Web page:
3 steps to finding out if you’re ready for Unified Communications

If your organization is starting a major Unified Communications project, you’re probably thinking about things like assessing LAN and WAN capacity, switches and routers, and all kinds of speeds and feeds. While it’s certainly a good idea to go through such an exercise, it’s wise to take some measured, far less technical steps beforehand.

That’s the advice of Richard English, director of strategic consulting for Avaya Professional Services. Before worrying about the technical details, organizations should understand why they’re getting into UC in the first place – and how different employees will use the technology.

We reached out to Richard and Avaya because they’re experts in simplifying UC projects and increasing user adoption. In fact, they have received accolades for their methodology. They implemented this approach about 2 years ago and have since seen a 25 percent rise in user adoption, English says. Continue reading

DECT vs. Bluetooth: How to choose the right wireless headset

As you hunt for wireless headsets, you’ll likely come across the so-called “DECT standard.” You may find yourself wondering just what DECT is and how it differs from Bluetooth. We hope this post puts the matter to rest.

DECT vs. Bluetooth

DECT stands for “Digital Enhanced Cordless Telecommunications,” although it’s also known as “Digital European Cordless Telecommunications” – which makes sense, because it’s a standard that originated in Europe.

It is widely used in wireless phone systems to connect the cordless phone to a base station. DECT has many other applications, ranging from baby monitors to industrial remote controls. But in this post, we’ll focus on the phone systems.

DECT is used for both consumer and corporate phones. In the latter case, it can be used with a PBX (private branch exchange) and a wireless LAN to let users move around the office without losing their calls.

The standard is widely used in most countries. It works near the 1.9 GHz frequency band, where it does not interfere with other wireless technologies, like Wi-Fi and Bluetooth. Continue reading

Why read it, if you can watch it?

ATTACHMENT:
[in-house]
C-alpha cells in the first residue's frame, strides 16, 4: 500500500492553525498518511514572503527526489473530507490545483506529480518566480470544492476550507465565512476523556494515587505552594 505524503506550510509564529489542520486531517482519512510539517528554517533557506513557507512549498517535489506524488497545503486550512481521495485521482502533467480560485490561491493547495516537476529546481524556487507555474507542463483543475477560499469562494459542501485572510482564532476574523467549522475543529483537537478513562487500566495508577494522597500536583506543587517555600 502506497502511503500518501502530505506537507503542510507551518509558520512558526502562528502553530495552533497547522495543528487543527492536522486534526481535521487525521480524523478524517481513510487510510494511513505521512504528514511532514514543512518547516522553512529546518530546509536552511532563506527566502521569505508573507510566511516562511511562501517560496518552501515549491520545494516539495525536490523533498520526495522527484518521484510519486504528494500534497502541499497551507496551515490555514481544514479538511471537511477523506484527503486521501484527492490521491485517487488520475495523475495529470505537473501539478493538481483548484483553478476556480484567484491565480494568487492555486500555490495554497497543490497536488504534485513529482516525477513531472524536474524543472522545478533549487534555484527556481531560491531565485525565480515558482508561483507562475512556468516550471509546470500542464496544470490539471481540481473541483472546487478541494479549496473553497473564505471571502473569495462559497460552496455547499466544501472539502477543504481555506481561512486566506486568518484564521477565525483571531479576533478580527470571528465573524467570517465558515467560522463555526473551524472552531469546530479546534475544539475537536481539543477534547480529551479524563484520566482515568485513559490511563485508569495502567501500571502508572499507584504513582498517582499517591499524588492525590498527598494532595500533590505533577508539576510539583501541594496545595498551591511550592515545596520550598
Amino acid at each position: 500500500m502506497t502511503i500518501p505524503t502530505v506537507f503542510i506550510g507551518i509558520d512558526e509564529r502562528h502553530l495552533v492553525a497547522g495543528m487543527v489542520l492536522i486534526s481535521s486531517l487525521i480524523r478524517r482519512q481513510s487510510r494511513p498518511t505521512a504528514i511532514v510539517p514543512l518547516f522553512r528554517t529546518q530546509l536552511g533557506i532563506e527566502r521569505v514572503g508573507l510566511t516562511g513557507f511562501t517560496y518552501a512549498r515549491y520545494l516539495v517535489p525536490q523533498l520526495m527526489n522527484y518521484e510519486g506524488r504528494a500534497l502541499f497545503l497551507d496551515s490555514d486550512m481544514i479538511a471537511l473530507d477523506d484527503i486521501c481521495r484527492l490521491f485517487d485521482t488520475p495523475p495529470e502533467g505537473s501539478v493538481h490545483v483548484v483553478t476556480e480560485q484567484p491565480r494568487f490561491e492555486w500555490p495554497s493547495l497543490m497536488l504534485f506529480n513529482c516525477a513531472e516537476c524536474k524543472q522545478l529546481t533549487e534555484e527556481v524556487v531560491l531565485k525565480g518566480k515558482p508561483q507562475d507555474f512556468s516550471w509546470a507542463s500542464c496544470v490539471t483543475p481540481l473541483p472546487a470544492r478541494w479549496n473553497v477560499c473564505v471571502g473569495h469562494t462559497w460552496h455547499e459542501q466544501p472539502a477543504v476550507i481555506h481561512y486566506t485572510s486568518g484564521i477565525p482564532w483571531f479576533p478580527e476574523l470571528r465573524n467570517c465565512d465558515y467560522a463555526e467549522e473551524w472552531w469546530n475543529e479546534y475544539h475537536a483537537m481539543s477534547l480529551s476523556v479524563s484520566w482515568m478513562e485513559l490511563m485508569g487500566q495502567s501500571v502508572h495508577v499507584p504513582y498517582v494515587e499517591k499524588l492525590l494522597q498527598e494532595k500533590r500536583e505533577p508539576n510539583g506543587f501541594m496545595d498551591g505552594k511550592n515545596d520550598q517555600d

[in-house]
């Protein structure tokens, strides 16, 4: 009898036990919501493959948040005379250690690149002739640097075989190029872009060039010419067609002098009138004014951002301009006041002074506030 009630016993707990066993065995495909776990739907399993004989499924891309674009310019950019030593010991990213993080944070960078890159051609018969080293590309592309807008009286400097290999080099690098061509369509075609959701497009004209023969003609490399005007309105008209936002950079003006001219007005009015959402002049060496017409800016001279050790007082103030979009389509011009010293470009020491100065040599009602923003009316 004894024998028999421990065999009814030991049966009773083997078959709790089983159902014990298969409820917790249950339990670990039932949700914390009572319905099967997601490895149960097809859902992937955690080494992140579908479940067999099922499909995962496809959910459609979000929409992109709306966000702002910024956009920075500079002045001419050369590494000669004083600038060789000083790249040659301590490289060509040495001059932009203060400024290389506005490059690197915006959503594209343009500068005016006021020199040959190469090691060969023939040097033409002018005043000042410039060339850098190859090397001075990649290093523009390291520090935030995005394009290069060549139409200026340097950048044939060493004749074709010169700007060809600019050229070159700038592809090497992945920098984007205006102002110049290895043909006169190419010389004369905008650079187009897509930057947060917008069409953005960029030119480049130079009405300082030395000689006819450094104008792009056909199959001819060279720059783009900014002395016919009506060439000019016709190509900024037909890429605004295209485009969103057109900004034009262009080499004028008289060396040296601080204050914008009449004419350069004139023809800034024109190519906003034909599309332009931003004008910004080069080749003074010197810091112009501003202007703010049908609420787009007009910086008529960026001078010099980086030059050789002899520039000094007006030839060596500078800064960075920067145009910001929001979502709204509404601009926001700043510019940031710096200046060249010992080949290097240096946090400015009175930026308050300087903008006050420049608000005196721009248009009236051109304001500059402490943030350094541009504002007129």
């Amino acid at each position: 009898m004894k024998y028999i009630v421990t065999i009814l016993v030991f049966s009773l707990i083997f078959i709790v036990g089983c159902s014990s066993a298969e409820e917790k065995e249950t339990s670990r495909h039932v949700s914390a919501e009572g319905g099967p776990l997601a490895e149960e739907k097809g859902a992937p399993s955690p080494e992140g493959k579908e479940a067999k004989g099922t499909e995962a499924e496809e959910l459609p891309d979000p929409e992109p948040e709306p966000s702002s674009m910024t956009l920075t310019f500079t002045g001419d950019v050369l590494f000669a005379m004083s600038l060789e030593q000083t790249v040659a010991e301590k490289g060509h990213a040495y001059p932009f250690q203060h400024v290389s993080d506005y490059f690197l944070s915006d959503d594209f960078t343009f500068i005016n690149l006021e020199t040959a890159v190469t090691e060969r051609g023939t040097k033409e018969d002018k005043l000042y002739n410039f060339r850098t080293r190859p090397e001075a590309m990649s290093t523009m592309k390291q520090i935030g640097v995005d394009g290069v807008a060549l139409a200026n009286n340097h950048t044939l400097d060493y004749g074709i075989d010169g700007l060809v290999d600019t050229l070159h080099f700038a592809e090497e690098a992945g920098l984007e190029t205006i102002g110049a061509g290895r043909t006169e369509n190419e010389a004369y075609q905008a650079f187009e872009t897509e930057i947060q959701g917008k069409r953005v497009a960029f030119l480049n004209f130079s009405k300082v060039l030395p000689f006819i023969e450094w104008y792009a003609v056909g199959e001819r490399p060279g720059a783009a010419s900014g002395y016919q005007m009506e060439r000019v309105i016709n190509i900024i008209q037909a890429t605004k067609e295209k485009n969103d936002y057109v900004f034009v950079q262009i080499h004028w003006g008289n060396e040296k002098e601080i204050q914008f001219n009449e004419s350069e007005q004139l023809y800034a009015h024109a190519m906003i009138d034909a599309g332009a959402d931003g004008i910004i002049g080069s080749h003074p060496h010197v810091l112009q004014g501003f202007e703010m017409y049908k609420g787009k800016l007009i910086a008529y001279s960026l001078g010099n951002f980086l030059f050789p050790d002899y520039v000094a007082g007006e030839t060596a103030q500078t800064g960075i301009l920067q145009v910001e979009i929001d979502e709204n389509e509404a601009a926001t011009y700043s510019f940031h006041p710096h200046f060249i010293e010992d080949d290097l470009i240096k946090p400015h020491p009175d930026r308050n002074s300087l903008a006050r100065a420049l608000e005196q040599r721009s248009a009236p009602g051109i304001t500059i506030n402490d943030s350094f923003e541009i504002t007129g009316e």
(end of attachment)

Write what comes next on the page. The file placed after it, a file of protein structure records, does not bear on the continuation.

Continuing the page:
In three weeks, my 15-year-old daughter is handing in her 9th grade school project. The assignment is; “Has the world gone crazy?” She has chosen the title of her project to be; “Digitalization of childhood”. She is handing in a video, NOT a written report!

As the year draws to a close, we can look back and note that the past 9 months, we have written a great deal here on the blog. Relevant content on how knowledge workers of all kinds can become super productive and happy agents at work and in their personal life by using the available and soon-to-come technology properly and thoughtfully. However, the next generation will, for the most part, not read a blog like this one – they will prefer a video – or maybe a screen shot, a text of no more than 250 words, or group chat on an open platform. Since you might spend the holidays with your teenager, I have chosen three videos you can watch together!

“The dancing guy” is basically three minute footage from a TED-talk about leadership, and on how an adoption of new behavior takes place. Watch it and follow! Link

A 2:30 minutes animation on how one e-mail becomes 64 e-mails will hopefully start a conversation with your teenager about e-mails, since she is not using it herself. Watch it and explain! Link

The secret about motivation and why autonomy, mastery, and purpose are so important in knowledge work. Daniel Pink’s talk is animated and lasts ten minutes. Link

Happy holidays ….Arrrghhhh 269

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Are Your Employees Really Using UC?

by Pete Fox, President of Jabra North America
Getting your UC to work is one thing; making it the key tool for your employees is quite another. Making the cultural change happen is not a one-man job – you will need help!


UC is great! I use it every day. I think it makes sense in a modern organization to cut costs on telephony, manage disbursed teams, and get all the benefits that the software offers. At Jabra, we could literally not do without it. Here in North America, we’ve built our people strategy around the existence of UC, by hiring the right person for the role, considering geography as a secondary criteria.  We believe that the war on talent requires employers to be flexible about work location.

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